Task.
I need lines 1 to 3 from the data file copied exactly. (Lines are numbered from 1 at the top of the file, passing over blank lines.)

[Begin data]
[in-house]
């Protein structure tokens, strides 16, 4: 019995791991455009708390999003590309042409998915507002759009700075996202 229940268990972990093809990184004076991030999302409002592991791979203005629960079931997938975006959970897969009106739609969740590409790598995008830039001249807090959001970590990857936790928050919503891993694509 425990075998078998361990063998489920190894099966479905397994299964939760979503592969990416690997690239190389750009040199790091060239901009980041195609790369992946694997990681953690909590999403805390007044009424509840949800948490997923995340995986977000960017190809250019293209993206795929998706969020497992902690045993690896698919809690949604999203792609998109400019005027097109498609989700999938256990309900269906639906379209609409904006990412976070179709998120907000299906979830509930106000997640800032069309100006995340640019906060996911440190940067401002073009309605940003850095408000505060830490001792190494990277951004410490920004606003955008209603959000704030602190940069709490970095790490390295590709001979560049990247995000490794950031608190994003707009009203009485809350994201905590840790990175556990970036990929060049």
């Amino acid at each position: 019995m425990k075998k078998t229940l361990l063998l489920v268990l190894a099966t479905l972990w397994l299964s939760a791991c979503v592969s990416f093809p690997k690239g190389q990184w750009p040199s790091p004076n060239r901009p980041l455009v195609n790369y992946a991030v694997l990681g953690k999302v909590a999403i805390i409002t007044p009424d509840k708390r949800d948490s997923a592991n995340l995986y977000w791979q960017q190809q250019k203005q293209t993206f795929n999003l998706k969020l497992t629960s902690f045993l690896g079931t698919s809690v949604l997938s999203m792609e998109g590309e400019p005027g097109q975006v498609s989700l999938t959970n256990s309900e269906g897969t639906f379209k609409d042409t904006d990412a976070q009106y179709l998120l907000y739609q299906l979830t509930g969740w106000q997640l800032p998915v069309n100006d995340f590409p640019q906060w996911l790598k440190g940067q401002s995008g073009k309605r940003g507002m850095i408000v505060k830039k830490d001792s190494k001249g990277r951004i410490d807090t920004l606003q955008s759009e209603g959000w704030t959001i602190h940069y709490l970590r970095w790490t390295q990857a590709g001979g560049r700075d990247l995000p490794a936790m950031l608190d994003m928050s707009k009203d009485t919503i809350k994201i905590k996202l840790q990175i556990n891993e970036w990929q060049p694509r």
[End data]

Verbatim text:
[in-house]
């Protein structure tokens, strides 16, 4: 019995791991455009708390999003590309042409998915507002759009700075996202 229940268990972990093809990184004076991030999302409002592991791979203005629960079931997938975006959970897969009106739609969740590409790598995008830039001249807090959001970590990857936790928050919503891993694509 425990075998078998361990063998489920190894099966479905397994299964939760979503592969990416690997690239190389750009040199790091060239901009980041195609790369992946694997990681953690909590999403805390007044009424509840949800948490997923995340995986977000960017190809250019293209993206795929998706969020497992902690045993690896698919809690949604999203792609998109400019005027097109498609989700999938256990309900269906639906379209609409904006990412976070179709998120907000299906979830509930106000997640800032069309100006995340640019906060996911440190940067401002073009309605940003850095408000505060830490001792190494990277951004410490920004606003955008209603959000704030602190940069709490970095790490390295590709001979560049990247995000490794950031608190994003707009009203009485809350994201905590840790990175556990970036990929060049």
């Amino acid at each position: 019995m425990k075998k078998t229940l361990l063998l489920v268990l190894a099966t479905l972990w397994l299964s939760a791991c979503v592969s990416f093809p690997k690239g190389q990184w750009p040199s790091p004076n060239r901009p980041l455009v195609n790369y992946a991030v694997l990681g953690k999302v909590a999403i805390i409002t007044p009424d509840k708390r949800d948490s997923a592991n995340l995986y977000w791979q960017q190809q250019k203005q293209t993206f795929n999003l998706k969020l497992t629960s902690f045993l690896g079931t698919s809690v949604l997938s999203m792609e998109g590309e400019p005027g097109q975006v498609s989700l999938t959970n256990s309900e269906g897969t639906f379209k609409d042409t904006d990412a976070q009106y179709l998120l907000y739609q299906l979830t509930g969740w106000q997640l800032p998915v069309n100006d995340f590409p640019q906060w996911l790598k440190g940067q401002s995008g073009k309605r940003g507002m850095i408000v505060k830039k830490d001792s190494k001249g990277r951004i410490d807090t920004l606003q955008s759009e209603g959000w704030t959001i602190h940069y709490l970590r970095w790490t390295q990857a590709g001979g560049r700075d990247l995000p490794a936790m950031l608190d994003m928050s707009k009203d009485t919503i809350k994201i905590k996202l840790q990175i556990n891993e970036w990929q060049p694509r």